If scientists know that the brain is a "major player," then drug companies working on related research "will focus on a drug that will penetrate the brain," said Coppari, an assistant professor of internal medicine at University of Texas Southwestern Medical Center in Dallas.

Scientists have been excited about resveratrol, which is found in red grapes, red wine, pomegranates and some other foods, appears to extend the life spans of mice, even those fed a high-fat diet. Resveratrol appears to mimic the effects of severely restricting food intake, which helps a wide variety of animals live longer, Coppari said.

"You can take the spider, fish, and almost every animal in the planet, and give 70 percent of what the animal would normally eat, and you'll see beneficial effects," he said. "Of course, calorie restriction is very difficult to impose on people. You will feel hungry all the time."

In the new study, Coppari and colleagues looked at the effects of resveratrol on diabetes, not life span. Previous research has suggested that the compound helps the body fight off diabetes.

The researchers injected either resveratrol or a placebo into the brains of diet-induced and diabetic mice and watched to see what happened.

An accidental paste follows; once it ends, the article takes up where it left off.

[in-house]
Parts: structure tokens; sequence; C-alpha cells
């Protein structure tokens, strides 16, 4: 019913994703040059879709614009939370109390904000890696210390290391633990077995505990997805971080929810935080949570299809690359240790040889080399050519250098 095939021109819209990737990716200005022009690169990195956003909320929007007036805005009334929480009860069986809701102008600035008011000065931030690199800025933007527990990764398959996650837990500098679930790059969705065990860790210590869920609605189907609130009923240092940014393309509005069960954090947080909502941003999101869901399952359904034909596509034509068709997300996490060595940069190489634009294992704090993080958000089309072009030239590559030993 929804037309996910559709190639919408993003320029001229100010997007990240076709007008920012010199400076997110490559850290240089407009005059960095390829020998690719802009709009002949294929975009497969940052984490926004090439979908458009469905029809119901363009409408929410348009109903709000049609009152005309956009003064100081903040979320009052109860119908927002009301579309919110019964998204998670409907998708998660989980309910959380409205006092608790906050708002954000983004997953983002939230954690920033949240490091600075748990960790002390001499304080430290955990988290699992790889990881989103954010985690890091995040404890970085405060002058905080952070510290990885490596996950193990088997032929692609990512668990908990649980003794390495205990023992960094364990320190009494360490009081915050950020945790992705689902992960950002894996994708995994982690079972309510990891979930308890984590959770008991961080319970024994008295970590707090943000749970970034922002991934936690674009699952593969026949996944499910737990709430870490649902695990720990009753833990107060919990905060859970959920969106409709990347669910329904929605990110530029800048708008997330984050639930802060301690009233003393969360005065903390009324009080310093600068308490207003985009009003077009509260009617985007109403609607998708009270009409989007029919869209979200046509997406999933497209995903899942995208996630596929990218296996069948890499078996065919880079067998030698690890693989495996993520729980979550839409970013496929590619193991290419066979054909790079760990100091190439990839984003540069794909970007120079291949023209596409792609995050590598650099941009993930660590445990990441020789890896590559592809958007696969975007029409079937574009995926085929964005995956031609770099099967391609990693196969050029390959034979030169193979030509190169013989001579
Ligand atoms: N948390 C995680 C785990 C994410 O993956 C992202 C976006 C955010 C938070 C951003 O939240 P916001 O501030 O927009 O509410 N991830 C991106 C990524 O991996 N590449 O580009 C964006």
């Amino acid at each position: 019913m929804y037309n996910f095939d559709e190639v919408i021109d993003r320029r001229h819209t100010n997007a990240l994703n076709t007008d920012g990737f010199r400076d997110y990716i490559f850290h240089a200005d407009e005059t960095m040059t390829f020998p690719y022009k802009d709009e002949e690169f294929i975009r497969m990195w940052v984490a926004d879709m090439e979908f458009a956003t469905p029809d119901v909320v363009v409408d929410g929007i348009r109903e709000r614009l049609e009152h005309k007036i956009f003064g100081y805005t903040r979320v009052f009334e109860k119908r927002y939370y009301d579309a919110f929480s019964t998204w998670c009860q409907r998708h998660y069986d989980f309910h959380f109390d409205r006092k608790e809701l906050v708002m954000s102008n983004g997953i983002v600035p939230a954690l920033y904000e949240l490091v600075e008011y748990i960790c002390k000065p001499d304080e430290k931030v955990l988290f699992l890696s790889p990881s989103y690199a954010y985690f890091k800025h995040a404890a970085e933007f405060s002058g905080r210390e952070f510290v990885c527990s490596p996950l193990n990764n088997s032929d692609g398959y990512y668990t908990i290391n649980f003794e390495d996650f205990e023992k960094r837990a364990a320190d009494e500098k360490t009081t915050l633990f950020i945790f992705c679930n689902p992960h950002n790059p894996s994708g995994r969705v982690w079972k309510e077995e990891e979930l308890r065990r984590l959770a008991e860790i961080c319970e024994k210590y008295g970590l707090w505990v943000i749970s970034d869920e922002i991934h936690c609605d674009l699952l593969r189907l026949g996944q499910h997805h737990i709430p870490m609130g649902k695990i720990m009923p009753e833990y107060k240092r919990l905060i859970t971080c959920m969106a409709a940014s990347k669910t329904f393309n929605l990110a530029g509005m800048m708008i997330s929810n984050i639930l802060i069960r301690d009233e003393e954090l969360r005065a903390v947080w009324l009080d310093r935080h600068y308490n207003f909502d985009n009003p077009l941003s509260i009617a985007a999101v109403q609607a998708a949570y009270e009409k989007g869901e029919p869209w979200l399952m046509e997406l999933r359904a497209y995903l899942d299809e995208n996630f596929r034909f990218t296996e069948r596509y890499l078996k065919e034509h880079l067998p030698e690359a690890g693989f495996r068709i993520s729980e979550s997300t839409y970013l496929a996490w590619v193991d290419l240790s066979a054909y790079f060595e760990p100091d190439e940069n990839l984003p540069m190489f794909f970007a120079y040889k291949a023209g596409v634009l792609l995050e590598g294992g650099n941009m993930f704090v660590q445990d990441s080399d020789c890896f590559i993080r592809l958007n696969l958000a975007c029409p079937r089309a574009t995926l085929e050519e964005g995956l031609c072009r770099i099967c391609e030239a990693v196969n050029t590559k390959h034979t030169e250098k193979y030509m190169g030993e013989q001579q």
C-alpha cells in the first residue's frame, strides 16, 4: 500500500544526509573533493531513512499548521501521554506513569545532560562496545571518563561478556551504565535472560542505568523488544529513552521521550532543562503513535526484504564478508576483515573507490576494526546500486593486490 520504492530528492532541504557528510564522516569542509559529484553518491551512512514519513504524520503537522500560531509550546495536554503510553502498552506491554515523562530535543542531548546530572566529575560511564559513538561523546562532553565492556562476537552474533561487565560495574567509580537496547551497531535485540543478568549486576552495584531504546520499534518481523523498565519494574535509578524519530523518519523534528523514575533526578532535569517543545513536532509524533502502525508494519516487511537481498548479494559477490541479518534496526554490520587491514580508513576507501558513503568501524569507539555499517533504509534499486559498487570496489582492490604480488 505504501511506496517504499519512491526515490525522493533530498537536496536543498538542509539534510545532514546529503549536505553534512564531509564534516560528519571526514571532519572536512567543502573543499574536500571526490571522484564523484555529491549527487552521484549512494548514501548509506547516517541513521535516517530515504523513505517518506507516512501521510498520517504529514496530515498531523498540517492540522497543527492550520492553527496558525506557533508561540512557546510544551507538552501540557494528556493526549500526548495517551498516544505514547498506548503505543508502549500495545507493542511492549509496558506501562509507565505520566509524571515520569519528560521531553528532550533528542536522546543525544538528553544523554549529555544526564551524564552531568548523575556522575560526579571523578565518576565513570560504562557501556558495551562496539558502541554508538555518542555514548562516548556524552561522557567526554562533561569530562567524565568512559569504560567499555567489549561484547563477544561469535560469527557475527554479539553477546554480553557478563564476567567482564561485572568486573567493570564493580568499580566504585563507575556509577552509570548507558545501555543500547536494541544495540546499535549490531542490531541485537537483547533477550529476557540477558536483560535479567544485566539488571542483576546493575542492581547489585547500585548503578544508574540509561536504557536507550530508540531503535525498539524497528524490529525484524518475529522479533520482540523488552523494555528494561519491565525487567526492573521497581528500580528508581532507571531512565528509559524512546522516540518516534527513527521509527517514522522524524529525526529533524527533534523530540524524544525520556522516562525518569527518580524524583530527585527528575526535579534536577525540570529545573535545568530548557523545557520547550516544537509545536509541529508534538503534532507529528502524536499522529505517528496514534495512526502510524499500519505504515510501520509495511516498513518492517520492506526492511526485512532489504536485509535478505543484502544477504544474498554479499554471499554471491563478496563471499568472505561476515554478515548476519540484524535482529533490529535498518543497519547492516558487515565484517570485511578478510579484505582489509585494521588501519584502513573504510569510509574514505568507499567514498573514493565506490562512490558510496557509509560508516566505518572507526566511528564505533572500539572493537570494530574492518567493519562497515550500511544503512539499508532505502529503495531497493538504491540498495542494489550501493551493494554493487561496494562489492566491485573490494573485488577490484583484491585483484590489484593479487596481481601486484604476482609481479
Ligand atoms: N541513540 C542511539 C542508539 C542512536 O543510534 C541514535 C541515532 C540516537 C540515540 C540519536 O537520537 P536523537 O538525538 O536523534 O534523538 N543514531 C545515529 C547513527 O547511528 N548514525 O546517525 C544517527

Over five weeks, insulin levels returned to half of normal levels in the mice that got the resveratrol injections, even though they were on high-fat diets. Researchers suspect resveratrol activated proteins in the brain called sirtuins.

The insulin levels in the other mice went up, apparently because of their diets.

So why not drink red wine to get the same effects? It won't work, Coppari said, since the amount of resveratrol in red wine is too low. Then there's the matter of the barrier between the bloodstream and the brain, which keeps things out of the brain.

"Clearly, administration of drugs to patients directly into the brain for chronic diseases is not feasible or realistic," said Lindsay Brown, of the University of Queensland's department of physiology and pharmacology in Australia.

"But this study may lead to the development of compounds that are more effective in crossing from the blood to the brain than is resveratrol," said Brown.

The study, which was supported by the American Heart Association, National Institutes of Health and American Diabetes Association, was published online in advance of its print publication in the December issue of the journal Endocrinology.

SOURCES: Roberto Coppari, Ph.D., assistant professor, internal medicine, University of Texas Southwestern Medical Center, Dallas; Lindsay Brown, Ph.D., University of Queensland's department of physiology and pharmacology, Australia; December 2009 Endocrinology